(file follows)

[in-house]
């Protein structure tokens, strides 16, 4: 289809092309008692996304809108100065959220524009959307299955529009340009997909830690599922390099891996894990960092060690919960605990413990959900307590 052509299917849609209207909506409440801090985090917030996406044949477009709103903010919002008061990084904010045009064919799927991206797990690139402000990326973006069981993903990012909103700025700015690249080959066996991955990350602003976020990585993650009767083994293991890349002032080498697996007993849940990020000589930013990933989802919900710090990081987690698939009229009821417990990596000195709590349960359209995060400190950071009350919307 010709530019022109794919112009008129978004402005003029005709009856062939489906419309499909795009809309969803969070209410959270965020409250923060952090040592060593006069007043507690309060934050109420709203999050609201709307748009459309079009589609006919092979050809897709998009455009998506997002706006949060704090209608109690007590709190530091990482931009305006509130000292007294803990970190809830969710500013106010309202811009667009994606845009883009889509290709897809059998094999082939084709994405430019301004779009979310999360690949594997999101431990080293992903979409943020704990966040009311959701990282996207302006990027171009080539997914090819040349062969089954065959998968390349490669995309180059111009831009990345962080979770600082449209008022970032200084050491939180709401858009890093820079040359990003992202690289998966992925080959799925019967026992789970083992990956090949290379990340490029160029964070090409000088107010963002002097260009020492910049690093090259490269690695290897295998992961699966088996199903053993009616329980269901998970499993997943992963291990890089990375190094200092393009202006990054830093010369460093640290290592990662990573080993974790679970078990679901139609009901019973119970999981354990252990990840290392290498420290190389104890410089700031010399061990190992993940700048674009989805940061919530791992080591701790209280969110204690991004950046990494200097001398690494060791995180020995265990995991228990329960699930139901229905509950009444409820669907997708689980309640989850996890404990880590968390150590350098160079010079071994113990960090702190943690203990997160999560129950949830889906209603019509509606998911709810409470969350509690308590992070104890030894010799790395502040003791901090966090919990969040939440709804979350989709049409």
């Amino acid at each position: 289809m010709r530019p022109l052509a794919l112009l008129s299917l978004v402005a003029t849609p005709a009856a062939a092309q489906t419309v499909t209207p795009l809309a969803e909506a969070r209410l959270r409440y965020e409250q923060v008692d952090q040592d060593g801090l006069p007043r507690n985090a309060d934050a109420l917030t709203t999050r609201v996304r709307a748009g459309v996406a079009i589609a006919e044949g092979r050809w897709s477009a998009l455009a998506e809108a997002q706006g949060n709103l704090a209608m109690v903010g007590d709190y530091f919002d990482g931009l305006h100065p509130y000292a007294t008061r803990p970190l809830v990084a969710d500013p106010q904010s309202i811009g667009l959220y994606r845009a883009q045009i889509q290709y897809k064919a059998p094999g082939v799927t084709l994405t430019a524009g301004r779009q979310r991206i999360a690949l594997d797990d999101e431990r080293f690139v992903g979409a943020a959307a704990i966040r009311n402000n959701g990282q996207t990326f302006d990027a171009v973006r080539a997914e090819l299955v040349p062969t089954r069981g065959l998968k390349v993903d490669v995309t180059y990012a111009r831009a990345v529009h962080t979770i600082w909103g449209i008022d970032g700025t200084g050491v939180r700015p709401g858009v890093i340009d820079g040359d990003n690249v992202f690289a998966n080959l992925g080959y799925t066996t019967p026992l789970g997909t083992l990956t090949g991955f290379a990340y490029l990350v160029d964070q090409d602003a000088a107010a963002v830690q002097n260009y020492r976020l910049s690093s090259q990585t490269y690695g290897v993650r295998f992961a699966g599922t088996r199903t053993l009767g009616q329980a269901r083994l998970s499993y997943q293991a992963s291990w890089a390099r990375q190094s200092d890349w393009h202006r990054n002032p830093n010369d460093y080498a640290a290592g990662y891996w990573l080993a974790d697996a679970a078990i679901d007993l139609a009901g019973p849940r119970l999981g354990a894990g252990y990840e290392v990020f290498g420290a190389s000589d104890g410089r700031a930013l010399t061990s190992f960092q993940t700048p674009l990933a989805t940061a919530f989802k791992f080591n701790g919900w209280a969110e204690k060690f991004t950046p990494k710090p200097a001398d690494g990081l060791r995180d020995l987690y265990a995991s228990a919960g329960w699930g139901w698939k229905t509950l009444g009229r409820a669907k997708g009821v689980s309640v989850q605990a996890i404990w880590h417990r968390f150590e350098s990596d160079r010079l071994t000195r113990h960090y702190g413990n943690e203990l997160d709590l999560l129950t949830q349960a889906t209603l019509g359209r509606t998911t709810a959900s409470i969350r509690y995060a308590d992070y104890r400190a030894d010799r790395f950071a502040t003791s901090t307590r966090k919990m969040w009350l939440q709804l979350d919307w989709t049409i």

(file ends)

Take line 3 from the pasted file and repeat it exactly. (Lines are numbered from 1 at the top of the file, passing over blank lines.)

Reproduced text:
């Amino acid at each position: 289809m010709r530019p022109l052509a794919l112009l008129s299917l978004v402005a003029t849609p005709a009856a062939a092309q489906t419309v499909t209207p795009l809309a969803e909506a969070r209410l959270r409440y965020e409250q923060v008692d952090q040592d060593g801090l006069p007043r507690n985090a309060d934050a109420l917030t709203t999050r609201v996304r709307a748009g459309v996406a079009i589609a006919e044949g092979r050809w897709s477009a998009l455009a998506e809108a997002q706006g949060n709103l704090a209608m109690v903010g007590d709190y530091f919002d990482g931009l305006h100065p509130y000292a007294t008061r803990p970190l809830v990084a969710d500013p106010q904010s309202i811009g667009l959220y994606r845009a883009q045009i889509q290709y897809k064919a059998p094999g082939v799927t084709l994405t430019a524009g301004r779009q979310r991206i999360a690949l594997d797990d999101e431990r080293f690139v992903g979409a943020a959307a704990i966040r009311n402000n959701g990282q996207t990326f302006d990027a171009v973006r080539a997914e090819l299955v040349p062969t089954r069981g065959l998968k390349v993903d490669v995309t180059y990012a111009r831009a990345v529009h962080t979770i600082w909103g449209i008022d970032g700025t200084g050491v939180r700015p709401g858009v890093i340009d820079g040359d990003n690249v992202f690289a998966n080959l992925g080959y799925t066996t019967p026992l789970g997909t083992l990956t090949g991955f290379a990340y490029l990350v160029d964070q090409d602003a000088a107010a963002v830690q002097n260009y020492r976020l910049s690093s090259q990585t490269y690695g290897v993650r295998f992961a699966g599922t088996r199903t053993l009767g009616q329980a269901r083994l998970s499993y997943q293991a992963s291990w890089a390099r990375q190094s200092d890349w393009h202006r990054n002032p830093n010369d460093y080498a640290a290592g990662y891996w990573l080993a974790d697996a679970a078990i679901d007993l139609a009901g019973p849940r119970l999981g354990a894990g252990y990840e290392v990020f290498g420290a190389s000589d104890g410089r700031a930013l010399t061990s190992f960092q993940t700048p674009l990933a989805t940061a919530f989802k791992f080591n701790g919900w209280a969110e204690k060690f991004t950046p990494k710090p200097a001398d690494g990081l060791r995180d020995l987690y265990a995991s228990a919960g329960w699930g139901w698939k229905t509950l009444g009229r409820a669907k997708g009821v689980s309640v989850q605990a996890i404990w880590h417990r968390f150590e350098s990596d160079r010079l071994t000195r113990h960090y702190g413990n943690e203990l997160d709590l999560l129950t949830q349960a889906t209603l019509g359209r509606t998911t709810a959900s409470i969350r509690y995060a308590d992070y104890r400190a030894d010799r790395f950071a502040t003791s901090t307590r966090k919990m969040w009350l939440q709804l979350d919307w989709t049409i």